Meet the DORSET ART WEEKS artists: Miranda Peckitt
Twelve years ago Miranda Peckitt took up her father’s offer to join him in his jewellery business, and so began a four year long collaboration and the founding of the family firm Michael Peckitt had always wanted. A radical change in career is a shared experience for both father and daughter: Michael Peckitt had been a successful solicitor for many years prior to studying for a degree in fine art; his love of painting led him to produce highly original designs and images which he then used in the creation of jewellery fashioned in anodised aluminium – a soft, light material, it was not often seen in jewellery when Michael started out in the 1990s. Miranda Peckitt came from a publishing background, she managed fiction and illustrated book titles and then business materials for London city firms. However, long hours and a busy schedule left her craving for something more creative and at the second time of asking Miranda spent time with Michael ‘just to see what he was up to’. She was captivated by the cool and colourful pieces he was creating and so decided to join forces with Michael.
Miranda trained in jewellery making with her father, and she credits him along with artists, makers and other jewellers for helping her to learn on the job. The business is known as Very Colourful Jewellery and the passion behind the hard work is to create beautiful, vibrant pieces of wearable art which are a pleasure to wear and as individual as their owners. Miranda finds inspiration for her jewellery in a number of sources, but particularly abstract art and how this can be transformed across genres. For instance, the interpretation of Van Gogh’s work in the creation of a collection for the 2010 exhibition The Real Van Gogh: The Artist and His Letters at the Royal Academy, London; for this Miranda took the essences of his paintings and represented them across a range of aluminium jewellery.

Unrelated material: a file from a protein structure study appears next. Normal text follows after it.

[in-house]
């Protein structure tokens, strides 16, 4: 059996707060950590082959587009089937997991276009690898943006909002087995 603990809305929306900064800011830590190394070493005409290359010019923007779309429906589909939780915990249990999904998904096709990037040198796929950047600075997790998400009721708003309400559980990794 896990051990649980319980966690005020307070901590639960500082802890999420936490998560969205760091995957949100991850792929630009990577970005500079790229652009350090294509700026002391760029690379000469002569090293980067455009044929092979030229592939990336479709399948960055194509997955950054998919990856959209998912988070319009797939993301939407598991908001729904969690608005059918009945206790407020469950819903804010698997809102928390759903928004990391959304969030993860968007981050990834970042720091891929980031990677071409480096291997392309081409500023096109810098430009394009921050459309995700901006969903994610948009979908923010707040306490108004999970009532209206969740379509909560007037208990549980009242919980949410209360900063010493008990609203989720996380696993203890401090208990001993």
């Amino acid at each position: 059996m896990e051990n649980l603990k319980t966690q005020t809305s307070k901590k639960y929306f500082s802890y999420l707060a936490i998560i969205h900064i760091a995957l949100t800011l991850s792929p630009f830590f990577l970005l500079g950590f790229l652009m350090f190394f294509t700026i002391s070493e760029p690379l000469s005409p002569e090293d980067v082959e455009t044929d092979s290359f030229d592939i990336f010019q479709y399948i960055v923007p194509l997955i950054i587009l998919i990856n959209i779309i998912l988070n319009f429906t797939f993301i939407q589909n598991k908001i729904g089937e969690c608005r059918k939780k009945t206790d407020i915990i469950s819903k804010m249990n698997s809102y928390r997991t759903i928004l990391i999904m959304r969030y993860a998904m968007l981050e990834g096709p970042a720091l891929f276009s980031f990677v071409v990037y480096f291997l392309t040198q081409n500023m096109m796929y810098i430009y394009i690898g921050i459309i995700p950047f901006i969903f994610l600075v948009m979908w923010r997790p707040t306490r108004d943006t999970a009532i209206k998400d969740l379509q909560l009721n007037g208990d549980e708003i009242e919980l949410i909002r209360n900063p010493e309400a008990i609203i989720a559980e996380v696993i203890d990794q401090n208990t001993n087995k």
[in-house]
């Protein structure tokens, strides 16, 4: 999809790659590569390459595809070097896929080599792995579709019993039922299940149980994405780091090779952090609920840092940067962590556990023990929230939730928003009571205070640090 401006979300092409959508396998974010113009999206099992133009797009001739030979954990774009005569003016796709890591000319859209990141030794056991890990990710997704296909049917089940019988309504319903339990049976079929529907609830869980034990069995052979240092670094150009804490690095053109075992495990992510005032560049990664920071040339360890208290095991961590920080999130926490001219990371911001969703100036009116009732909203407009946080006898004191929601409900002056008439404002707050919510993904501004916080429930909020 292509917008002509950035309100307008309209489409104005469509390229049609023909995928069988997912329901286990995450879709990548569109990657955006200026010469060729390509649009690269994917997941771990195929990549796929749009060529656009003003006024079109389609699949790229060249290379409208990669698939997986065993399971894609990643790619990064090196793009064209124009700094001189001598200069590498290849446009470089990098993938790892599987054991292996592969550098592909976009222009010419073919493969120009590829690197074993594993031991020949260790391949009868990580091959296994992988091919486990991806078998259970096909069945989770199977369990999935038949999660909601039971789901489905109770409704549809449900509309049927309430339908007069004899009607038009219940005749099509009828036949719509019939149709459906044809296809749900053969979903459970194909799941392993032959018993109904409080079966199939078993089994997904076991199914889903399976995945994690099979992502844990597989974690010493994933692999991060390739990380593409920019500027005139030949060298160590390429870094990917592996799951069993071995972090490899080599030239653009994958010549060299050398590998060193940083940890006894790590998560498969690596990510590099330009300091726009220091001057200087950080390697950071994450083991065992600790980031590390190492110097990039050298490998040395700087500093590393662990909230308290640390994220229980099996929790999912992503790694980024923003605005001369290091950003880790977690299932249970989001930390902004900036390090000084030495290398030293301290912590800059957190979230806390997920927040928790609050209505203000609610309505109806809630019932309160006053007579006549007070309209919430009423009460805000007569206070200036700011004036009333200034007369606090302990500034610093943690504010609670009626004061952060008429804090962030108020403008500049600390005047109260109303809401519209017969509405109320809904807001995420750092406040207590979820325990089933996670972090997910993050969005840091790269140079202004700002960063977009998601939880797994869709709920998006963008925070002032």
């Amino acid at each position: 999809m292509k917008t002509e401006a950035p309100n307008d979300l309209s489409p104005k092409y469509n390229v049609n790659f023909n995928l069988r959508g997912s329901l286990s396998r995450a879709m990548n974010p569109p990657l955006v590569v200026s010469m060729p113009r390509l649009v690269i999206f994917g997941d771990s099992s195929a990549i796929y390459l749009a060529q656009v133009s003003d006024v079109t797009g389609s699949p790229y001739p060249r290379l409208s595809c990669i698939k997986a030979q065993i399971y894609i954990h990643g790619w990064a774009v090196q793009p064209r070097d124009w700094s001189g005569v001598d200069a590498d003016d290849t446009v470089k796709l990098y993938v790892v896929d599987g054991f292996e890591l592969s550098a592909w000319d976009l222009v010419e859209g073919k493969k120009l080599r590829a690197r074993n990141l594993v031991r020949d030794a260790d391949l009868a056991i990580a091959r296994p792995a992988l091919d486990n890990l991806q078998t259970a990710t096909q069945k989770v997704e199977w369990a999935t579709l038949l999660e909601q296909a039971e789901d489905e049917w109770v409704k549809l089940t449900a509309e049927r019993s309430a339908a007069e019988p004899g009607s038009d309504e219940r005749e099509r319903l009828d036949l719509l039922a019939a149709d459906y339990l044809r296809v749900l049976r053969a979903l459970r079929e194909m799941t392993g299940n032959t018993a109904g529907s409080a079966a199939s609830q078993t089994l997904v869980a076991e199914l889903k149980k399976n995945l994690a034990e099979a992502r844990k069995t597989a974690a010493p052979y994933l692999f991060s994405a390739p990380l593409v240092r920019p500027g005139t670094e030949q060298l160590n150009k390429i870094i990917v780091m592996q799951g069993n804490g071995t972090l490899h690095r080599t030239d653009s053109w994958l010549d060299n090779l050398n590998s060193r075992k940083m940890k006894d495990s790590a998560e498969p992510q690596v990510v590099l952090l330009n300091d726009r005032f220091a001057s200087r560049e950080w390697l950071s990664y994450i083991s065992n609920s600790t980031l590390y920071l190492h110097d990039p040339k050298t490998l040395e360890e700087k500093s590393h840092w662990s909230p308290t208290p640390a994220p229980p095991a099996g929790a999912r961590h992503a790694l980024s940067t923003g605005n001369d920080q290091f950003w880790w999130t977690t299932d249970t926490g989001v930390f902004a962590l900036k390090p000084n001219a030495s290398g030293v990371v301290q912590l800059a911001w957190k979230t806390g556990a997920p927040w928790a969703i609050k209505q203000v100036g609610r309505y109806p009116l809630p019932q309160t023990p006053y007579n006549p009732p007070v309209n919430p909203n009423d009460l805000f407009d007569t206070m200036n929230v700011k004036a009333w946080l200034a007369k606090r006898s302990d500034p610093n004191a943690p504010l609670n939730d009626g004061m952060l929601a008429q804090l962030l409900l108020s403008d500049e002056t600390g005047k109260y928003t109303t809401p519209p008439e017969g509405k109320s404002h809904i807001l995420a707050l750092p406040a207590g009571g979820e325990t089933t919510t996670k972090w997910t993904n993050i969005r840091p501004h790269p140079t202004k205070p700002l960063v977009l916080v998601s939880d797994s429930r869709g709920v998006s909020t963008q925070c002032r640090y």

Wonderment Collection: Regency, hand painted anodised aluminium cuff bracelet, 5 x 16.5cm, est. £50 (+fees)
Miranda’s items in the Dorset Art Weeks online auction came about through another collaboration, with Kathryn Thomas – also a Dorset Art Weeks auction artist. Kathryn was a good client of Michael Peckitt’s, his designs were so special for her she bought a piece for all 14 of her bridesmaids when she got married in 2009. In 2018 Kathryn was in touch again with Miranda to discuss her idea for a joint project. Miranda describes the depth and iridescence found in Kathryn’s works which are remarkable when seen for real in the flesh, and these powerful, commanding paintings work extremely well when paired with the natural luminescence of aluminium. Miranda’s handmade, hand painted pieces in the auction take their decoration and imagery from Kathryn’s oil paintings from the Wonderment Collection where galaxies, planets and the northern lights are depicted with an extremely high degree of realism.
Wonderment Collection: The Dark is Rising, hand painted anodised aluminium cuff bracelet and earring set; cuff: 3 x 16cm, earrings: 1.2 x 6cm with sterling silver hooks, est. £115 (+fees)
During lockdown and with production of aluminium temporarily at a halt, Miranda has re-discovered a number of clock mechanisms she purchased around 5 years ago, and sourcing aluminium from her own stock she has created cases painted in her own vivid, colour-rich designs. In the process she has savoured the re-cycling element of the project. She has also found that the circumstances of our current restrictions have forced us to explore the definition of ‘work’ – in our present state of ‘working from home’, should the call of the studio, the workshop, or the PC fall in line with other tasks which need our attention?
Wonderment Collection: Epic, hand painted anodised aluminium cuff bracelet, 5 x 16cm, est. £70 (+fees)
Looking ahead and to the return to more familiar ways of life, Miranda is excited to re-connect with galleries – beyond the online format – and to again see the ways in which a well-stocked, thoughtfully displayed commercial space open to the public drives footfall and stimulates interest from clients, both existing and new.